New York City finally figured out what to do with all its old phone booths.

New York City's phone booths are about to be replaced.

By what? You may ask.

By these:


A LinkNYC Wi-Fi hotspot outside of Jay Zs home. Photo from YouTube

That, my friends, is a public Wi-Fi hotspot. And it's free.

They may look like the monolith from "2001: A Space Odyssey," but instead of providing light-speed, mind-expanding information access to a species of primates, the Wi-Fi hotspots will ... actually, they'll sort of do exactly the same thing! (Humans are primates for those of you who slept through biology class.)

Starting this summer, Wi-Fi terminals from a project called "LinkNYC" will start appearing all over New York City.

Since at least 2012, New York has been trying to figure out what to do with all the old pay phones. They launched a nationwide competition looking for solutions, and the idea to turn them into Wi-Fi hotspots was the winner.

The project is run by CityBridge and funded in part by three tech companies: Qualcomm Technologies Inc., a smartphone chip maker; CIVIQ Smartscapes, a networking company; and Intersection, which has backing from Google's parent company Alphabet.

CityBridge plans to install 500 of these hotspots in July 2016, with the eventual goal of 7,500 appearing throughout the city.

Cities have tried in the past to provide free public Wi-Fi, and CityBridge plans to leave those efforts in the digital dust. LinkNYC terminals will provide a whopping 1,000 megabits/second (mbps) Internet speed with no ads. That's a lot faster than a typical wireless carrier offers. (One of Verizon's more expensive wireless plans is only 50 mbps.)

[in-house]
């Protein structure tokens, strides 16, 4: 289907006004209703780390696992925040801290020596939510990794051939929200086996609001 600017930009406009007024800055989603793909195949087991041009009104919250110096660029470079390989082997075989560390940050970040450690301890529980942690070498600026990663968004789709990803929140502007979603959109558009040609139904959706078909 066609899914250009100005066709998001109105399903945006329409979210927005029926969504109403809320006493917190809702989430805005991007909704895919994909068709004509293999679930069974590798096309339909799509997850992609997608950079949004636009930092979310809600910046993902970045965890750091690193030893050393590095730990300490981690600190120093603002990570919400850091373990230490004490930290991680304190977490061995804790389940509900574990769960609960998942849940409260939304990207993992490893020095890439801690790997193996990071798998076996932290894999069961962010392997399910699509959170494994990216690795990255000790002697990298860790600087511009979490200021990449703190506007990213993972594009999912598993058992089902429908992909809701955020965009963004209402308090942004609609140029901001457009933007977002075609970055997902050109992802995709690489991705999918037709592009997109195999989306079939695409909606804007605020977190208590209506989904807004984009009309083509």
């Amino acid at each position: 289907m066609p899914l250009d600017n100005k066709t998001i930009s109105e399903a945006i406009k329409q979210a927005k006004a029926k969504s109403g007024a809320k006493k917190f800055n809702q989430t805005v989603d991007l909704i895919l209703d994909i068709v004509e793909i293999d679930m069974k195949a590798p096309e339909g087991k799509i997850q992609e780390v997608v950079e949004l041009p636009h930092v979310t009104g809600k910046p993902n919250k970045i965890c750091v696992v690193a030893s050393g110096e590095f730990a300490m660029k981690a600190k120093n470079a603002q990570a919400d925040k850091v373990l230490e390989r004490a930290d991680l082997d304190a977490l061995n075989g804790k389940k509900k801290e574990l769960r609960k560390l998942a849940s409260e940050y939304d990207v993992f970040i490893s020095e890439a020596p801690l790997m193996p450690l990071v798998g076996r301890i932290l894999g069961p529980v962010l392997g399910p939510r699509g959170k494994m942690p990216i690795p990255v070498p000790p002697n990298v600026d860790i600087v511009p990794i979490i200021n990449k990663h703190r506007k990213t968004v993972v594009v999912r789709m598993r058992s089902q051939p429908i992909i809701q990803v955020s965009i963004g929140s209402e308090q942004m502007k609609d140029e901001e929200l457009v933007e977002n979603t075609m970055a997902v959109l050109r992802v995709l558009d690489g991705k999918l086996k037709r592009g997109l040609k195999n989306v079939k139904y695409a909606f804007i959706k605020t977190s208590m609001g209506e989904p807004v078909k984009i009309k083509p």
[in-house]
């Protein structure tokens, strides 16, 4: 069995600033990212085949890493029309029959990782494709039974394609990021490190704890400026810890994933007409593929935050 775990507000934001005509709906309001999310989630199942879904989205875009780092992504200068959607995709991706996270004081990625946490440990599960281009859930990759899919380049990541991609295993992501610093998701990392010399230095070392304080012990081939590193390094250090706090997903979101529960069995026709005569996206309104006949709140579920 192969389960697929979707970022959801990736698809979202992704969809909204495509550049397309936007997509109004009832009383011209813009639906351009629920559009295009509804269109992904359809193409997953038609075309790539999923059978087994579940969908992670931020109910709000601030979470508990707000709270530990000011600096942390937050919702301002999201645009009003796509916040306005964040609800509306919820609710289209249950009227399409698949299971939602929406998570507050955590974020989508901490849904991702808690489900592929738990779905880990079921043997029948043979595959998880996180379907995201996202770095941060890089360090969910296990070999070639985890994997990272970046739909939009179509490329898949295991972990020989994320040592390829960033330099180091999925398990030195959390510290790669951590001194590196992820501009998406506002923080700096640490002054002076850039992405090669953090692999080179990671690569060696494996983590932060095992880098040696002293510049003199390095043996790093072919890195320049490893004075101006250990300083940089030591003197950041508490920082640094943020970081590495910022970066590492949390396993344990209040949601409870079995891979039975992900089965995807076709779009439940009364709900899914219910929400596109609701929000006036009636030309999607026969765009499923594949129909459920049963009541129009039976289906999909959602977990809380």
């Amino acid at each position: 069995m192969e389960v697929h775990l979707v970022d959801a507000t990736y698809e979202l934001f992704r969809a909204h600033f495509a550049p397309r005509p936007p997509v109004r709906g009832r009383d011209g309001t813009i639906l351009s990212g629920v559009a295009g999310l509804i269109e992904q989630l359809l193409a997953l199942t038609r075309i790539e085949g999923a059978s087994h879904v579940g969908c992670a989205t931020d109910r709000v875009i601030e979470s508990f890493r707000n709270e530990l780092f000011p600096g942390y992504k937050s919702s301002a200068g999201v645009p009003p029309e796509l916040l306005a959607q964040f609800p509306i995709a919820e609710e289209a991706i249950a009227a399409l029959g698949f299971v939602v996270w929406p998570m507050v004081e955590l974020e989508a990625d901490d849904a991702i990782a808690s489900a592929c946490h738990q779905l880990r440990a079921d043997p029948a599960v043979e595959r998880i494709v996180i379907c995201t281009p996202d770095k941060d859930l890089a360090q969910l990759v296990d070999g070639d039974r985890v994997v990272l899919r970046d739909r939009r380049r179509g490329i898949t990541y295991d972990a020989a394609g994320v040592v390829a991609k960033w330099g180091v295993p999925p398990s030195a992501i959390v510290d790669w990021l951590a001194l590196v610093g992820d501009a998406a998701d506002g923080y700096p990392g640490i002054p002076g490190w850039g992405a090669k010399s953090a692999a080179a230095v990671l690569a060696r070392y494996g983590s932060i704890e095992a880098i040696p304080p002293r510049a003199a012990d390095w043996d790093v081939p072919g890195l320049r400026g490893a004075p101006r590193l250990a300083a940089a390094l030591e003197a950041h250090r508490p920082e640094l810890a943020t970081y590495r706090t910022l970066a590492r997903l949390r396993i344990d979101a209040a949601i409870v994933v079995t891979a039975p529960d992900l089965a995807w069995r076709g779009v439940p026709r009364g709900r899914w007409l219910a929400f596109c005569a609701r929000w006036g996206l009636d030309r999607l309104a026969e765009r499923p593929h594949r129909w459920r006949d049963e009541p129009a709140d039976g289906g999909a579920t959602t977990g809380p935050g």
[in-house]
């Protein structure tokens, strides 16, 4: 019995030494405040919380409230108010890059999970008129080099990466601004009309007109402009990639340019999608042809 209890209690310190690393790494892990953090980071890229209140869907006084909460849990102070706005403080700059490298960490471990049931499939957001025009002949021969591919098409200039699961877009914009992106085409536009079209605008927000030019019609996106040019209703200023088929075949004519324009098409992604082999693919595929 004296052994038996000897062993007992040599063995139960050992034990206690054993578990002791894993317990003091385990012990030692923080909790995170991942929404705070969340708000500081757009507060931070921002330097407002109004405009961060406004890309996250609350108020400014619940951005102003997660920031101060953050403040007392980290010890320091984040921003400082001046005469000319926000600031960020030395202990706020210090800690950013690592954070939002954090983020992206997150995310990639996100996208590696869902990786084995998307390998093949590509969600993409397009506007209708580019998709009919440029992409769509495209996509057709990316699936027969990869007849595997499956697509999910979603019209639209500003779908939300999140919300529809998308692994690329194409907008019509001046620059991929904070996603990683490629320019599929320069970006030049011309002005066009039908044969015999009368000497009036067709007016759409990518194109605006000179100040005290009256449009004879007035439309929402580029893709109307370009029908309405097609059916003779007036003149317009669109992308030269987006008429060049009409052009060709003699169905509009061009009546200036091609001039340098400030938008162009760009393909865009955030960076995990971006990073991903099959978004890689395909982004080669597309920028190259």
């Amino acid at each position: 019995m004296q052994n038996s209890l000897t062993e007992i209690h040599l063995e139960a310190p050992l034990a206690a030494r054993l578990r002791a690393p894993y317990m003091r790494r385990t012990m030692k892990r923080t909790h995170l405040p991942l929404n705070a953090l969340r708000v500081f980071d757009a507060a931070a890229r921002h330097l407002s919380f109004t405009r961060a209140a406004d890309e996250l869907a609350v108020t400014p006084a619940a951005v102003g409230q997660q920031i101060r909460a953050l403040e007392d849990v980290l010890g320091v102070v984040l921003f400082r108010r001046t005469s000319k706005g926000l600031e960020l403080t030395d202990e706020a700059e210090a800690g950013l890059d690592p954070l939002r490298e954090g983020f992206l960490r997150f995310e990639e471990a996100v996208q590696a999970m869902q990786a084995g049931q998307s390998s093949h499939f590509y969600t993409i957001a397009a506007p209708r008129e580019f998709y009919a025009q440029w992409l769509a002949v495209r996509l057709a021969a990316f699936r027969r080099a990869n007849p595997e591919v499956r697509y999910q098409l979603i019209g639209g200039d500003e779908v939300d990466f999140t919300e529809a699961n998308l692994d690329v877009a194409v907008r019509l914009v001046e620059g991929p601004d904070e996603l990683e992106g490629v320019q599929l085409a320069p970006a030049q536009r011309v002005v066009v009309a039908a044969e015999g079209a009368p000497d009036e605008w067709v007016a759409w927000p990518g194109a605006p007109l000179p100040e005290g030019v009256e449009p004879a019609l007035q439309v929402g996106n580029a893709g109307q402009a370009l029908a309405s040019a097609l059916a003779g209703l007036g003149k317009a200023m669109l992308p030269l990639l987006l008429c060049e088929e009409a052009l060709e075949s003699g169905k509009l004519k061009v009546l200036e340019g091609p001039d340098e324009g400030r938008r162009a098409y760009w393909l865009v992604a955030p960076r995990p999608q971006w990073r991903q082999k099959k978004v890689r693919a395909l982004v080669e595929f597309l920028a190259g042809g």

That's great news for New York City's many cafe writers, Instagrammers, and public porn-viewers.

Lots of New Yorkers go to coffee shops to use free Wi-Fi and pretend they're working. Photo by Spencer Platt/Getty Images.

This is also great news for the wireless market in general.

New York City offering such blazing fast Internet for free will force all Internet carriers in that market to step up their game.

“This is creating all kinds of competition,” Colin O’Donnell, CityBridge’s chief technology officer told the Wall Street Journal. “This is going to set a new standard for speed, drive pricing competition, and set new expectations for data caps."

Since New York City is one of the countries largest Internet markets, competition is beneficial to all. Among the chief providers of Internet service in New York is Time Warner Cable, which has been rated as the most unpopular company in America.


They were even voted worse than Skynet, a fictional company that literally ended humanity. Photo by Andrew Burton/Getty Images

Three hand clap emojis for New York City setting yet another major precedent.